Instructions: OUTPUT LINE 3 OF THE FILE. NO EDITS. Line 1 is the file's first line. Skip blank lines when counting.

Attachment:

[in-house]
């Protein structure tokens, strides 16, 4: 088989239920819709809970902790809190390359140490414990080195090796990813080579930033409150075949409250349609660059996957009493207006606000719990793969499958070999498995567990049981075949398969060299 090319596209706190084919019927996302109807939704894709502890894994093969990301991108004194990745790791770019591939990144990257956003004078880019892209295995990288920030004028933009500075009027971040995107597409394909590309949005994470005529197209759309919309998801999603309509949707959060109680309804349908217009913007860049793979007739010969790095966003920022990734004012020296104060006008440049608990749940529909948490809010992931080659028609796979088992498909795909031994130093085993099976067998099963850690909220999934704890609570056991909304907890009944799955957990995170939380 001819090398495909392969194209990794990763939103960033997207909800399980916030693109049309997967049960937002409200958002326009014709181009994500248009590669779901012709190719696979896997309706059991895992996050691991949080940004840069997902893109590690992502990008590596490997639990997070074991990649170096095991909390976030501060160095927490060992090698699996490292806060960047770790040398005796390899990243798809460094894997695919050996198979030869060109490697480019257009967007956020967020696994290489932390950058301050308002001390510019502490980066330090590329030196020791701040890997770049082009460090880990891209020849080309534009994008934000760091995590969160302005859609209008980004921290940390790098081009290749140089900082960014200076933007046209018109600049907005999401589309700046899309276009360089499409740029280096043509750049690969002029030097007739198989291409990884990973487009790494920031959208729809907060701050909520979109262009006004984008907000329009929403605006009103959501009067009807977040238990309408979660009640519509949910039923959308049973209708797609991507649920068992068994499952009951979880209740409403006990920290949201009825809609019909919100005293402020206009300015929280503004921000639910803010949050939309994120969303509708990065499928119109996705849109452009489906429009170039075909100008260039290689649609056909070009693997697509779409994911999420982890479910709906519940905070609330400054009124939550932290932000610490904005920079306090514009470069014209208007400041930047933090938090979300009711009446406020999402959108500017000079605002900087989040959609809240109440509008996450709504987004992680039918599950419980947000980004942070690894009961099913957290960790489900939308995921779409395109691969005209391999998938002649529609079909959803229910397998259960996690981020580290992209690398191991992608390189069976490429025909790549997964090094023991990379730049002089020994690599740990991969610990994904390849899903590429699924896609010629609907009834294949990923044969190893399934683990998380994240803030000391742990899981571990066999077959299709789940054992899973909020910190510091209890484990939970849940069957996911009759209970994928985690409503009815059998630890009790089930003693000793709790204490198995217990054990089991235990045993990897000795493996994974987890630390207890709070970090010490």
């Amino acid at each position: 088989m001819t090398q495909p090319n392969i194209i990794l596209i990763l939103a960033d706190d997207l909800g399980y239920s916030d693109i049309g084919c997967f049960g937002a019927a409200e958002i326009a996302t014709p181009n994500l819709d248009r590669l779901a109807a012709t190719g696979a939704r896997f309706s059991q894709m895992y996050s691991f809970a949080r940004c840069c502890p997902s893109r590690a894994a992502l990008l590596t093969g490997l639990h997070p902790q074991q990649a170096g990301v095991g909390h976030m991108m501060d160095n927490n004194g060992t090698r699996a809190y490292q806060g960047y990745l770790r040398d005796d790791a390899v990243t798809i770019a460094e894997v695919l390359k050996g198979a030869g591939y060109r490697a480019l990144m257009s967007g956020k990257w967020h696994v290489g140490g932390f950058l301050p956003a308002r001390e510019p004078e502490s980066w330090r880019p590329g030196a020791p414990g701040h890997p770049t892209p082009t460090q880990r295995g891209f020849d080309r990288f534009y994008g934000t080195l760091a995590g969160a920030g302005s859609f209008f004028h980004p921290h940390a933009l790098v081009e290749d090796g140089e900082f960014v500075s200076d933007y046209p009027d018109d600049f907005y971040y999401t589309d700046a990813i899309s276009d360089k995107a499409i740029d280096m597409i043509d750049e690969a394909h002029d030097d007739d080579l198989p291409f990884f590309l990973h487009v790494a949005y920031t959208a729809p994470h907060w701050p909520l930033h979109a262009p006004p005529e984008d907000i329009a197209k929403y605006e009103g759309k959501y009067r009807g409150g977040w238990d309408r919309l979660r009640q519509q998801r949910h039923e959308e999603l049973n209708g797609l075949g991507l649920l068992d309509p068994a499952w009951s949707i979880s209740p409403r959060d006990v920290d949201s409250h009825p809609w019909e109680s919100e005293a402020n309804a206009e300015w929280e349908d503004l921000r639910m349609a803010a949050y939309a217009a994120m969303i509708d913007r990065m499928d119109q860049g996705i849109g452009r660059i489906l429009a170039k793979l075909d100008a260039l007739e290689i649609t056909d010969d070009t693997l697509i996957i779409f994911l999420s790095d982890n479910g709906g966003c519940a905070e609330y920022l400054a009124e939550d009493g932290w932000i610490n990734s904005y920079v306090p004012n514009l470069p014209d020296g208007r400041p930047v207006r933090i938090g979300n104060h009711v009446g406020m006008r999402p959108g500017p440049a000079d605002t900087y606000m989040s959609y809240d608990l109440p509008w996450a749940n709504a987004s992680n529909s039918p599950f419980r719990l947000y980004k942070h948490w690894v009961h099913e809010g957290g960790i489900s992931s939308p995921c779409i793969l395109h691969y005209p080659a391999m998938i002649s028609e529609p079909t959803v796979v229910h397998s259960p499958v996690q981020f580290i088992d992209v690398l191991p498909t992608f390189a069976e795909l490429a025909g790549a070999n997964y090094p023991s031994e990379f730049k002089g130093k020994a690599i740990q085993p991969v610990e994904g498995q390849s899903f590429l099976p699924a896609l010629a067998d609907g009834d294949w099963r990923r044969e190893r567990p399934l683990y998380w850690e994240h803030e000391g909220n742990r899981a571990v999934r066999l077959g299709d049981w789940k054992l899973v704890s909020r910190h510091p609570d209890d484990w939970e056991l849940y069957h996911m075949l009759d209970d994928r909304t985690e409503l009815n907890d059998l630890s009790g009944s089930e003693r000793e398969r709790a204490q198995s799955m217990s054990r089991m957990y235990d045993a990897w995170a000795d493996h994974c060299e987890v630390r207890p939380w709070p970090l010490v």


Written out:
């Amino acid at each position: 088989m001819t090398q495909p090319n392969i194209i990794l596209i990763l939103a960033d706190d997207l909800g399980y239920s916030d693109i049309g084919c997967f049960g937002a019927a409200e958002i326009a996302t014709p181009n994500l819709d248009r590669l779901a109807a012709t190719g696979a939704r896997f309706s059991q894709m895992y996050s691991f809970a949080r940004c840069c502890p997902s893109r590690a894994a992502l990008l590596t093969g490997l639990h997070p902790q074991q990649a170096g990301v095991g909390h976030m991108m501060d160095n927490n004194g060992t090698r699996a809190y490292q806060g960047y990745l770790r040398d005796d790791a390899v990243t798809i770019a460094e894997v695919l390359k050996g198979a030869g591939y060109r490697a480019l990144m257009s967007g956020k990257w967020h696994v290489g140490g932390f950058l301050p956003a308002r001390e510019p004078e502490s980066w330090r880019p590329g030196a020791p414990g701040h890997p770049t892209p082009t460090q880990r295995g891209f020849d080309r990288f534009y994008g934000t080195l760091a995590g969160a920030g302005s859609f209008f004028h980004p921290h940390a933009l790098v081009e290749d090796g140089e900082f960014v500075s200076d933007y046209p009027d018109d600049f907005y971040y999401t589309d700046a990813i899309s276009d360089k995107a499409i740029d280096m597409i043509d750049e690969a394909h002029d030097d007739d080579l198989p291409f990884f590309l990973h487009v790494a949005y920031t959208a729809p994470h907060w701050p909520l930033h979109a262009p006004p005529e984008d907000i329009a197209k929403y605006e009103g759309k959501y009067r009807g409150g977040w238990d309408r919309l979660r009640q519509q998801r949910h039923e959308e999603l049973n209708g797609l075949g991507l649920l068992d309509p068994a499952w009951s949707i979880s209740p409403r959060d006990v920290d949201s409250h009825p809609w019909e109680s919100e005293a402020n309804a206009e300015w929280e349908d503004l921000r639910m349609a803010a949050y939309a217009a994120m969303i509708d913007r990065m499928d119109q860049g996705i849109g452009r660059i489906l429009a170039k793979l075909d100008a260039l007739e290689i649609t056909d010969d070009t693997l697509i996957i779409f994911l999420s790095d982890n479910g709906g966003c519940a905070e609330y920022l400054a009124e939550d009493g932290w932000i610490n990734s904005y920079v306090p004012n514009l470069p014209d020296g208007r400041p930047v207006r933090i938090g979300n104060h009711v009446g406020m006008r999402p959108g500017p440049a000079d605002t900087y606000m989040s959609y809240d608990l109440p509008w996450a749940n709504a987004s992680n529909s039918p599950f419980r719990l947000y980004k942070h948490w690894v009961h099913e809010g957290g960790i489900s992931s939308p995921c779409i793969l395109h691969y005209p080659a391999m998938i002649s028609e529609p079909t959803v796979v229910h397998s259960p499958v996690q981020f580290i088992d992209v690398l191991p498909t992608f390189a069976e795909l490429a025909g790549a070999n997964y090094p023991s031994e990379f730049k002089g130093k020994a690599i740990q085993p991969v610990e994904g498995q390849s899903f590429l099976p699924a896609l010629a067998d609907g009834d294949w099963r990923r044969e190893r567990p399934l683990y998380w850690e994240h803030e000391g909220n742990r899981a571990v999934r066999l077959g299709d049981w789940k054992l899973v704890s909020r910190h510091p609570d209890d484990w939970e056991l849940y069957h996911m075949l009759d209970d994928r909304t985690e409503l009815n907890d059998l630890s009790g009944s089930e003693r000793e398969r709790a204490q198995s799955m217990s054990r089991m957990y235990d045993a990897w995170a000795d493996h994974c060299e987890v630390r207890p939380w709070p970090l010490v």